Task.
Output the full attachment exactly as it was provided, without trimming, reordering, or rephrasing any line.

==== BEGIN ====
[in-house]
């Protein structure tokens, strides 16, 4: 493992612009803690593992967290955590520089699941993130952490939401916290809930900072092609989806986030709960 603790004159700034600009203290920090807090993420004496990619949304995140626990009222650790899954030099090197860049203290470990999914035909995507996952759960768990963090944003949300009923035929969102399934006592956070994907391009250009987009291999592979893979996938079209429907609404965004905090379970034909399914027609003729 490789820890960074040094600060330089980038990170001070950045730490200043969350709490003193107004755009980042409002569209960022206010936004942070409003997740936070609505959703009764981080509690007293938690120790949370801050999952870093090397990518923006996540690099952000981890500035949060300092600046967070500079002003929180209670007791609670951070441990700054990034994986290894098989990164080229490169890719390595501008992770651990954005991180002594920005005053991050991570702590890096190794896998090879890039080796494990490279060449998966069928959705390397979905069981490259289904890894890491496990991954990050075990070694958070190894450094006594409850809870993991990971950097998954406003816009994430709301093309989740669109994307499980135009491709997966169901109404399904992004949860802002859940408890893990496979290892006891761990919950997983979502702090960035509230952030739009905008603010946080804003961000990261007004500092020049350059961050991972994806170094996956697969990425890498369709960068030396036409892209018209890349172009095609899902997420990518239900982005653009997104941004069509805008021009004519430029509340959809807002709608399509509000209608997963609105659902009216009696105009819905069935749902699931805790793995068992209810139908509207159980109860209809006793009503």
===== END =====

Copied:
[in-house]
């Protein structure tokens, strides 16, 4: 493992612009803690593992967290955590520089699941993130952490939401916290809930900072092609989806986030709960 603790004159700034600009203290920090807090993420004496990619949304995140626990009222650790899954030099090197860049203290470990999914035909995507996952759960768990963090944003949300009923035929969102399934006592956070994907391009250009987009291999592979893979996938079209429907609404965004905090379970034909399914027609003729 490789820890960074040094600060330089980038990170001070950045730490200043969350709490003193107004755009980042409002569209960022206010936004942070409003997740936070609505959703009764981080509690007293938690120790949370801050999952870093090397990518923006996540690099952000981890500035949060300092600046967070500079002003929180209670007791609670951070441990700054990034994986290894098989990164080229490169890719390595501008992770651990954005991180002594920005005053991050991570702590890096190794896998090879890039080796494990490279060449998966069928959705390397979905069981490259289904890894890491496990991954990050075990070694958070190894450094006594409850809870993991990971950097998954406003816009994430709301093309989740669109994307499980135009491709997966169901109404399904992004949860802002859940408890893990496979290892006891761990919950997983979502702090960035509230952030739009905008603010946080804003961000990261007004500092020049350059961050991972994806170094996956697969990425890498369709960068030396036409892209018209890349172009095609899902997420990518239900982005653009997104941004069509805008021009004519430029509340959809807002709608399509509000209608997963609105659902009216009696105009819905069935749902699931805790793995068992209810139908509207159980109860209809006793009503």